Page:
African Press International (API)

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Danger for outbreak of war – DRC – Uganda border

Posted by African Press International on January 27, 2008

Kampala (Uganda) A proposed military strike on the Lords Resistance Army, LRA, base in the Democratic Republic of Congo could lead to a fresh outbreak of war, say opposition politicians.

Plans for an attack on LRA leader Joseph Kony and his fighters first surfaced after Kinshasa and Kampala signed an agreement to force the rebels out of Garamba Park in the DRC if a peace deal was not signed by January 31. Ugandan president Yoweri Museveni and his DRC counterpart Joseph Kabila signed the agreement in Arusha, Tanzania, last September, which outlined a plan for the attack. Their proposal appears to have grown out of frustration with peace talks between the LRA and the Ugandan authorities in South Sudans capital of Juba, which were suspended in November last year.

The LRA has been based in Garamba since they left their former bases in southern Sudan in 2004. From there, Kony has coordinated a team of peace negotiators in Juba since July 2006. Kony and his top commanders have evaded arrest since warrants were issued in 2005 by the International Criminal Court, ICC, in The Hague. They are accused of war crimes and crimes against humanity, w hich were mainly alleged to have been committed in 2003 and 2004. According to reports, LRA deputy commander Vincent Otti was executed by fellow LRA officers at Konys home in October 2007.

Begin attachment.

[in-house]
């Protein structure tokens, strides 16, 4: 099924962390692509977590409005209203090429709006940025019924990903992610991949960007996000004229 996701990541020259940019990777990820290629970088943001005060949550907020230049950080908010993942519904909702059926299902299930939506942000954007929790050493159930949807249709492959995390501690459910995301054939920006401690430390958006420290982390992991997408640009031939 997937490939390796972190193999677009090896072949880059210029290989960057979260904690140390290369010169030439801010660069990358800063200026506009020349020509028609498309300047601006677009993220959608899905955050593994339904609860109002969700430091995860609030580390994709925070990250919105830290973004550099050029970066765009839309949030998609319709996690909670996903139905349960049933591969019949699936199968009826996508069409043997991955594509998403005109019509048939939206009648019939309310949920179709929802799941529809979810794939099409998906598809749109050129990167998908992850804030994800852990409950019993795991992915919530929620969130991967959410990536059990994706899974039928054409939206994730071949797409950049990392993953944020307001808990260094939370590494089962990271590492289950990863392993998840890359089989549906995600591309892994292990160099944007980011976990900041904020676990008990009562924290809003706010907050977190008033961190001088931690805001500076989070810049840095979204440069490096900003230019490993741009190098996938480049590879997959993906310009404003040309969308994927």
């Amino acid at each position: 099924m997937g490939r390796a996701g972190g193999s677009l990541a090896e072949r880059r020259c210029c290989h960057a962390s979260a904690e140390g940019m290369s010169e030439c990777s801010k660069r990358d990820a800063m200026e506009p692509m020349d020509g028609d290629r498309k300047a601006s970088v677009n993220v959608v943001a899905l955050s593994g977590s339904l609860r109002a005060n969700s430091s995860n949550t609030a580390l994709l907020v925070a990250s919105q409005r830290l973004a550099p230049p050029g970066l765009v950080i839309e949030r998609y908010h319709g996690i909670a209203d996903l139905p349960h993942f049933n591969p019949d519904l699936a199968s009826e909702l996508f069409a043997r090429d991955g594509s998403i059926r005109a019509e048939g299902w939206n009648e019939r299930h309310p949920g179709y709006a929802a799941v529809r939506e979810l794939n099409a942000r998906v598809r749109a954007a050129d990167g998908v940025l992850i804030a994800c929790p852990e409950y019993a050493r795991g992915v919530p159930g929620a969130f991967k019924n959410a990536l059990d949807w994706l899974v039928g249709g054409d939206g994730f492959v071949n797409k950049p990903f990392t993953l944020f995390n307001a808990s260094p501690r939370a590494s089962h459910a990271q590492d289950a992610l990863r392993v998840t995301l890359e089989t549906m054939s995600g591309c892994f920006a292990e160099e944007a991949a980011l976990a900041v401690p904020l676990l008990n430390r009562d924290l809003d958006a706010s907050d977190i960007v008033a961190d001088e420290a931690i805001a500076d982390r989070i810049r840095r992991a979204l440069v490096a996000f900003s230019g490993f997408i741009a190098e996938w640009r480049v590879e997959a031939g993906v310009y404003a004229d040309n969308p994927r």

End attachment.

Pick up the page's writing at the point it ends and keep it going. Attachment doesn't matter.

The proposed strike, which apparently would be conducted by Congolese and United Nations forces, has elicited sharp criticism from leaders and parliamentarians in war-ravaged northern Uganda.
Morris Ogenga Latigo, leader of the political opposition in Uganda, told IWPR that the plan to hit Kony was totally unreasonable and reckless posturing. Rather than speed up the peace process, it could backfire, he said. According to Latigo, there are reports that some LRA members had already left the base.

There is a rumour that elements of the LRA are already in the northern Ugandan district of Pader, he said. People who have gone hunting in Palabek in the Kitgum district have encountered the LRA, but [the rebels] did not harm them. Critics of the planned attack have compared it to Operation Iron Fist – the 2002 offensive of Ugandan army forces, UPDF, against the LRA camps in Southern Sudan. At the time, many said this attack only intensified the war in northern Uganda, which reached its peak in 2004.

We advised government against it, but they did not listen, said Latigo. This operation only escalated the rebellion. Latigo, who is from the Acholi north of the country, doubts whether an attack on the rebels headquarters would result in Konys capture. He noted that the LRA leader had already managed to evade capture both in northern Uganda and in Southern Sudan.
That part of the DRC is totally uninhabited by the Kabila government. It is a thick forest and there is no road infrastructure, he said. Those planning to attack will be vulnerable to ambushes and will not be able to transport military equipment.